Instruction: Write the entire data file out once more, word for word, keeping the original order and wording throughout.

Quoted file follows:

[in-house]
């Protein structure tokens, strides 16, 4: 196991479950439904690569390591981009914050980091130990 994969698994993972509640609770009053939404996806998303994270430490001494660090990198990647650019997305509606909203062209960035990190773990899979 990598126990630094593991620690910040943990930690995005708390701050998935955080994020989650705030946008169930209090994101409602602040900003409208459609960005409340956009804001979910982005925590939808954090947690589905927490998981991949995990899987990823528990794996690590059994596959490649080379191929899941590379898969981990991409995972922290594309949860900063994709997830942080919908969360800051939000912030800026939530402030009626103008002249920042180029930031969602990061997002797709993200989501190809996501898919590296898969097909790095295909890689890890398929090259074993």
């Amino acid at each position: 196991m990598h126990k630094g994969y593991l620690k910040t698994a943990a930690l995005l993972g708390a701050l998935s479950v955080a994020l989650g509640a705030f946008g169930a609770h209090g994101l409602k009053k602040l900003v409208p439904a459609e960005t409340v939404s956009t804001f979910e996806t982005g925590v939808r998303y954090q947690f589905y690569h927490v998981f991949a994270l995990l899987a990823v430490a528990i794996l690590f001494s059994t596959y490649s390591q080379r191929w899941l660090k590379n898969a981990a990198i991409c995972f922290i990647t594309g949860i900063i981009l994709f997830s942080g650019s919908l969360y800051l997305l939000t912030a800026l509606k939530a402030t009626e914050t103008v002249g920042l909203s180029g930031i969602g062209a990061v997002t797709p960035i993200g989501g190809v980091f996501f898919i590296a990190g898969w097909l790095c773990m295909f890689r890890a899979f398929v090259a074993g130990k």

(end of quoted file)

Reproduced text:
[in-house]
């Protein structure tokens, strides 16, 4: 196991479950439904690569390591981009914050980091130990 994969698994993972509640609770009053939404996806998303994270430490001494660090990198990647650019997305509606909203062209960035990190773990899979 990598126990630094593991620690910040943990930690995005708390701050998935955080994020989650705030946008169930209090994101409602602040900003409208459609960005409340956009804001979910982005925590939808954090947690589905927490998981991949995990899987990823528990794996690590059994596959490649080379191929899941590379898969981990991409995972922290594309949860900063994709997830942080919908969360800051939000912030800026939530402030009626103008002249920042180029930031969602990061997002797709993200989501190809996501898919590296898969097909790095295909890689890890398929090259074993």
């Amino acid at each position: 196991m990598h126990k630094g994969y593991l620690k910040t698994a943990a930690l995005l993972g708390a701050l998935s479950v955080a994020l989650g509640a705030f946008g169930a609770h209090g994101l409602k009053k602040l900003v409208p439904a459609e960005t409340v939404s956009t804001f979910e996806t982005g925590v939808r998303y954090q947690f589905y690569h927490v998981f991949a994270l995990l899987a990823v430490a528990i794996l690590f001494s059994t596959y490649s390591q080379r191929w899941l660090k590379n898969a981990a990198i991409c995972f922290i990647t594309g949860i900063i981009l994709f997830s942080g650019s919908l969360y800051l997305l939000t912030a800026l509606k939530a402030t009626e914050t103008v002249g920042l909203s180029g930031i969602g062209a990061v997002t797709p960035i993200g989501g190809v980091f996501f898919i590296a990190g898969w097909l790095c773990m295909f890689r890890a899979f398929v090259a074993g130990k």